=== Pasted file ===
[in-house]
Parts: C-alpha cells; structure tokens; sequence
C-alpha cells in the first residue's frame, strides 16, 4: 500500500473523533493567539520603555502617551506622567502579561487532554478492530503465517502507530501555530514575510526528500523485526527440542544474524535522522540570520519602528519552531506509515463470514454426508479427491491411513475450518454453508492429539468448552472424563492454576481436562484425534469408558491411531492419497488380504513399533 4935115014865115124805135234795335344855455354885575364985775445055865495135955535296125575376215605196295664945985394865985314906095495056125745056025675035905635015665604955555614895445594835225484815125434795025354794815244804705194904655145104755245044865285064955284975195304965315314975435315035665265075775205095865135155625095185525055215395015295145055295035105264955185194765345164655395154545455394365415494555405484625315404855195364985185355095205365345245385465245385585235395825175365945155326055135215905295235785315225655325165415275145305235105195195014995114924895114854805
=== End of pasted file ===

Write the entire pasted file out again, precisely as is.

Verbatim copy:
[in-house]
Parts: C-alpha cells; structure tokens; sequence
C-alpha cells in the first residue's frame, strides 16, 4: 500500500473523533493567539520603555502617551506622567502579561487532554478492530503465517502507530501555530514575510526528500523485526527440542544474524535522522540570520519602528519552531506509515463470514454426508479427491491411513475450518454453508492429539468448552472424563492454576481436562484425534469408558491411531492419497488380504513399533 4935115014865115124805135234795335344855455354885575364985775445055865495135955535296125575376215605196295664945985394865985314906095495056125745056025675035905635015665604955555614895445594835225484815125434795025354794815244804705194904655145104755245044865285064955284975195304965315314975435315035665265075775205095865135155625095185525055215395015295145055295035105264955185194765345164655395154545455394365415494555405484625315404855195364985185355095205365345245385465245385585235395825175365945155326055135215905295235785315225655325165415275145305235105195195014995114924895114854805